Children of a broken home
When it comes to stories on Partition, most of us have an idea of it would go. Some have read these stories in textbooks, others in journals, novels and blogs, or watched it unfold in TV serials and movies, while others have heard of it from friends, families and grandparents sometimes in the form of poetry, otherwise as a fable or a dream.
“Fictional or non-fictional; each of these stories helped our generation understand the Partition. But over time, the Partition narrative has begun to get slotted into templates,” says Vishwajyoti Ghosh, curator of the graphic book, This Side That Side. The book aims to break these templates, offering a fresh and contemporary approach to telling stories about Partition.
Completed with the help from 40 contributors from India, Pakistan and Bangladesh, the book weaves 28 graphic narratives, some in the form of poetry, others are in reportage, fiction, non-fiction, memories or dastan. Each story is as unfitting into the established template as it is detached-yet-related to the “markers” that drew the boundaries that created the three nations.
Writers, filmmakers, musicians, poets and range of fresh voices were chased and paired with artists / illustrators from across the border to present them in a graphic format. “This phase was interesting as both had never met, neither were they aware of each other’s work. I was particularly interested in cross border collaborations and see how that progresses,” says Ghosh. The result, as evident in the book, is nothing short of extraordinary.
Ghosh adds that the focus of the book is more at re-telling the Partition than revisiting it. “These are attempts by writers, artists and even the characters to make some sense of their histories but in the times we live in,” he adds. The book starts with Ghosh’s introduction, which is a beautiful description of why the book had to be written.
Short and crisp, the curator awes you with his description of how the game of dividing the country was played. This is followed with An Old Fable, the opening story of the book, which sets the tone on what to expect - lots of subtle dark humour, dipped in symbols that connects the era of partition and the 1971 War as an aftermath of it, into today’s time.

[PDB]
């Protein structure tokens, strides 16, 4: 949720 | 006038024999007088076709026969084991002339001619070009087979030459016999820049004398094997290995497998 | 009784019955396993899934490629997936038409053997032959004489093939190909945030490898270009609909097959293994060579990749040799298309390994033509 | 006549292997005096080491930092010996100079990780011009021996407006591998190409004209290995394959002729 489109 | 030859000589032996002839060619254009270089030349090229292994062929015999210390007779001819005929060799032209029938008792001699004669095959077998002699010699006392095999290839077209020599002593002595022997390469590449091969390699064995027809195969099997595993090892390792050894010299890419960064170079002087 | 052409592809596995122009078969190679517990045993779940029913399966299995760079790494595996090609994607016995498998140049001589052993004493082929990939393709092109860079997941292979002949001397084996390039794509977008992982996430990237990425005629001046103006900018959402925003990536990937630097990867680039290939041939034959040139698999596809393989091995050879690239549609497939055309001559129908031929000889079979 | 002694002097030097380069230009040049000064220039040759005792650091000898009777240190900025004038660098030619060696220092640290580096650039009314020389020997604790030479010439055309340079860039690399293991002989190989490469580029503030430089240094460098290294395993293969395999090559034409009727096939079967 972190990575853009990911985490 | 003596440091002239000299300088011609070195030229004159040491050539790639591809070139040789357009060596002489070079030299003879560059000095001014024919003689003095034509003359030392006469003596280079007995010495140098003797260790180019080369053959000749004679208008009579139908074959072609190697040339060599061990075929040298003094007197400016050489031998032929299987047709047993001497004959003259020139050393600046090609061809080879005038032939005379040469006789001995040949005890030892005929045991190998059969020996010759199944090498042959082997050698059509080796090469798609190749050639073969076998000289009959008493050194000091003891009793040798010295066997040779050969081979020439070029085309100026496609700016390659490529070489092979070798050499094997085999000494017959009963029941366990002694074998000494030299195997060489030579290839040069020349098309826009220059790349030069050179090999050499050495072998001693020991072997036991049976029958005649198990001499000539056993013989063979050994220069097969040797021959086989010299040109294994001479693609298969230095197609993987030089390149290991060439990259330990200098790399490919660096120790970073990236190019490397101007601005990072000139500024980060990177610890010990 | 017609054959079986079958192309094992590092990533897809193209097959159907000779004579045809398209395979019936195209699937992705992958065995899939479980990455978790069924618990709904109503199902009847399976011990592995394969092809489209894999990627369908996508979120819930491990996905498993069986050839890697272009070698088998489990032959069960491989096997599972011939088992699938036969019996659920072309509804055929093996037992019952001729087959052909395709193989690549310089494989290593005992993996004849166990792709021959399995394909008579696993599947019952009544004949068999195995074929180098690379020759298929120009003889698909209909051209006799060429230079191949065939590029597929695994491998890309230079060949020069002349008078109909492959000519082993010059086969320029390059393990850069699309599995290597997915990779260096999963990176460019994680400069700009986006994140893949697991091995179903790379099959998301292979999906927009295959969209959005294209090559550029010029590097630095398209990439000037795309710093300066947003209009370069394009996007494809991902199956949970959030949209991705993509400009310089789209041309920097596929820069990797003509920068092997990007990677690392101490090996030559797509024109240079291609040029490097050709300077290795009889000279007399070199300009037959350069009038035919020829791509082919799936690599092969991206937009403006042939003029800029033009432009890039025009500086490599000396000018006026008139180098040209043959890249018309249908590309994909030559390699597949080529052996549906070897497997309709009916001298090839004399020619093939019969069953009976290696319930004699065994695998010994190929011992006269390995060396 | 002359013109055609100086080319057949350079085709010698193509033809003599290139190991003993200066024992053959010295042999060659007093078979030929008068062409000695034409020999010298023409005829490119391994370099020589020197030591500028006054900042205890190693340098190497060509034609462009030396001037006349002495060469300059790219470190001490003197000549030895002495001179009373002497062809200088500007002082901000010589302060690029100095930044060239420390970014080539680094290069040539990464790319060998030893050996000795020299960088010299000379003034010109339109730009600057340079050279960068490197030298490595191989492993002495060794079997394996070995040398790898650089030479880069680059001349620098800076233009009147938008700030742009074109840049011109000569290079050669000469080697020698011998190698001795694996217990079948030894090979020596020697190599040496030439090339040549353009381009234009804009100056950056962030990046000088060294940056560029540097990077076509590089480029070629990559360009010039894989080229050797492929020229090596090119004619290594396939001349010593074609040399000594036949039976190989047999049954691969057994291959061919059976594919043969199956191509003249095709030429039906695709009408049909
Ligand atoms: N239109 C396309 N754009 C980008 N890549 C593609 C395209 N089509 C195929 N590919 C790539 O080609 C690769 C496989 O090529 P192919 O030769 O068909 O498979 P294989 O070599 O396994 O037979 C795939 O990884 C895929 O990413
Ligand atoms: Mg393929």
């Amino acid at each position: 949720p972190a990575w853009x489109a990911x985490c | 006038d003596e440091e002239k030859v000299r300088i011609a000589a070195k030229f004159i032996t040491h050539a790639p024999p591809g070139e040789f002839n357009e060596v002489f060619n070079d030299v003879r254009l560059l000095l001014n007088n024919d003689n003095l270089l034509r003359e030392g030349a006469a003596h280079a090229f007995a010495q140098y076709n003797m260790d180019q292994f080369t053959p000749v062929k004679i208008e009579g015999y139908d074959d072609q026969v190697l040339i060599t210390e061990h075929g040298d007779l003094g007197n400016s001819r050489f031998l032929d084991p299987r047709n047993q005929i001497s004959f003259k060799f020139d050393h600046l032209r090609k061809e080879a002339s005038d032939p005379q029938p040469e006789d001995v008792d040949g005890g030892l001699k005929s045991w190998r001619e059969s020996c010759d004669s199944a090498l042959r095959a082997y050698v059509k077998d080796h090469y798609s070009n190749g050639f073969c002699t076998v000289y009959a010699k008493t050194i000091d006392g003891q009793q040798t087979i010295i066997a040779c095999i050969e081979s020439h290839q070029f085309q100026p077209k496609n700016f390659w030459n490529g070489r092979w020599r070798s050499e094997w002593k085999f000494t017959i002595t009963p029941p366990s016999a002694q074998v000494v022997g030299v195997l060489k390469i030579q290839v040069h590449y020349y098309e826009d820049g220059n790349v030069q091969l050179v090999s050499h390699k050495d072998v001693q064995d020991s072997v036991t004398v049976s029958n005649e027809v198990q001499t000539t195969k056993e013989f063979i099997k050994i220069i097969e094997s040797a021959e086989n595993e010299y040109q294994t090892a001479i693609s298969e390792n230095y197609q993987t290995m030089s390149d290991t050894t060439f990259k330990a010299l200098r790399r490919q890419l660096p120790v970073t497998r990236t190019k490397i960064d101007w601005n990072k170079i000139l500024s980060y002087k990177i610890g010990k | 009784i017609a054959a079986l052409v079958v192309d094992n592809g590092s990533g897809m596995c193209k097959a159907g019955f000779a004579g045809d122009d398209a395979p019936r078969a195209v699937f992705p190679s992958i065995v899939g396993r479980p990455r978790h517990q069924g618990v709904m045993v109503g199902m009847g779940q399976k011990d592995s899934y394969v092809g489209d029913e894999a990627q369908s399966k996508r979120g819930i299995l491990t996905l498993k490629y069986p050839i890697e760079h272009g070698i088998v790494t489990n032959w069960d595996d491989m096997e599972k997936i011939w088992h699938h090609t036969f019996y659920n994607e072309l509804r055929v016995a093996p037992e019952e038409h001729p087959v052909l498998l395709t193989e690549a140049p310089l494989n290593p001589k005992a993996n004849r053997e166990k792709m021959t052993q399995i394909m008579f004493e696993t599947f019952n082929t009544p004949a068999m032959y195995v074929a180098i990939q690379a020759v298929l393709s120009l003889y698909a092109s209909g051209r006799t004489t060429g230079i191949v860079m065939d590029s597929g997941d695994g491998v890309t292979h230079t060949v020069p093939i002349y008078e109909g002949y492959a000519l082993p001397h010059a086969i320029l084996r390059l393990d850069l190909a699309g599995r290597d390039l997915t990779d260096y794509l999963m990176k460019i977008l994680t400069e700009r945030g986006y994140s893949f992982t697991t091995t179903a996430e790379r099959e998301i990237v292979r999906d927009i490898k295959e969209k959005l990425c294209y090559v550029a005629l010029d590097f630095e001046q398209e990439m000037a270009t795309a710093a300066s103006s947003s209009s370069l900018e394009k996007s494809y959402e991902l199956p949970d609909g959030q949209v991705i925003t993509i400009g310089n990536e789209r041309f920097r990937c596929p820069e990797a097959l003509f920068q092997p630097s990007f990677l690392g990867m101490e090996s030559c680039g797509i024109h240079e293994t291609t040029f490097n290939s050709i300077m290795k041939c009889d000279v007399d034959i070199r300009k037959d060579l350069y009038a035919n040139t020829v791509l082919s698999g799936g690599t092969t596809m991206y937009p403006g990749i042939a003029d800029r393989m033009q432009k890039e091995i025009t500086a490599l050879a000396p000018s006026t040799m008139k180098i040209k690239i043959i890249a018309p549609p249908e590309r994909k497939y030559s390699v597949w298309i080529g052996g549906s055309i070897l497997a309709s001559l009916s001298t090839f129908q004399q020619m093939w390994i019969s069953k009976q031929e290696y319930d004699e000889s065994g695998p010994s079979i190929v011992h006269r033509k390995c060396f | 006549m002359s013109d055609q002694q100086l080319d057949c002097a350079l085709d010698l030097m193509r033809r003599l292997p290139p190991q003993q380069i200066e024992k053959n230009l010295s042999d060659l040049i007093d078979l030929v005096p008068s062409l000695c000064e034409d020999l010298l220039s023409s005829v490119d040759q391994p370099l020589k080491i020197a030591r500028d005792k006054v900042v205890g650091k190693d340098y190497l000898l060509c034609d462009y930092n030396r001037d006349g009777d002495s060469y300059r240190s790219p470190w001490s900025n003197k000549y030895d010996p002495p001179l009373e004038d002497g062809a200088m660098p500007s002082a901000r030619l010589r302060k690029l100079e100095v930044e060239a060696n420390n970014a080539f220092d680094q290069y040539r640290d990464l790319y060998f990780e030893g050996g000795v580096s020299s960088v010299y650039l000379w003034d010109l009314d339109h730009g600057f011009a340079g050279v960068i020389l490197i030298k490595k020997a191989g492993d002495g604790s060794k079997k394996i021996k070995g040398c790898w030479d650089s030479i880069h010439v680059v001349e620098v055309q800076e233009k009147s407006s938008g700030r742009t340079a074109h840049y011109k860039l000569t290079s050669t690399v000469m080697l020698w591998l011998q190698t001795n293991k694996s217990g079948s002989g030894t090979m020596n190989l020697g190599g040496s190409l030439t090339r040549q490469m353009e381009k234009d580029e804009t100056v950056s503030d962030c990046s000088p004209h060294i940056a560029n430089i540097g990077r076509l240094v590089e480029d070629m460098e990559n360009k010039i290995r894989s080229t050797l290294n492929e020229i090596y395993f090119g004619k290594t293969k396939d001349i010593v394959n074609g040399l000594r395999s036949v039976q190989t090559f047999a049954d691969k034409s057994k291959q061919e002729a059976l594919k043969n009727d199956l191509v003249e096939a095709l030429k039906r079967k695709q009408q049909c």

Some stories - Tamasha-e-Tetwal and The News - look right at the propaganda elements running across the borders, others like Border try to highlight how perhaps, thousands of romantic stories would never be complete because of the borders that now exist between the three countries, and some leave it on the reader to draw a conclusion.
What makes this book an interesting read is its narrative that stands out in each story, backed by an equally engaging graphic. The artwork, however, could be a bit too busy, for some, but then This Side That Side is not your average graphic novel; it’s dreamy, mixing fantasy with reality and packed with humour and symbols that are open to interpretation.
100 years celebration: Cabaret Weimar
Using lyrics from the song Cabaret Weimar, musician Rabbi Shergill and Vishwajyoti Ghosh weave a story that tells what the 100 years post-Partition might be like. Most of us will celebrate, but not necessarily lay down weapons.
Cross-border propaganda: Tamasha-e-Tetwal
This satirical reportage by Aruf Ataz Parrey and Wasim Helal looks at how propaganda is used to create hatred among people across the border who are separated by a river.
Of love, materialism and flaglessness: Border
Inspired from the works of Saadat Hasan Manto, this is a complex take on how the border has created a wall between many lonely hearts who without it might have lived a life together.
Life in camps: Inside Geneva Camp
These stories look at how camps built after Partition and the 1971 War poke fun at the Indian Union’s humanitarian efforts, while chronicling the hard life of Pakistanis stranded in Bangladesh.
Whose house is this? 90 Upper Mall
The 90 Upper Mall is about Ahmad Rafay Alam who meets people who once lived in the house now owned by him.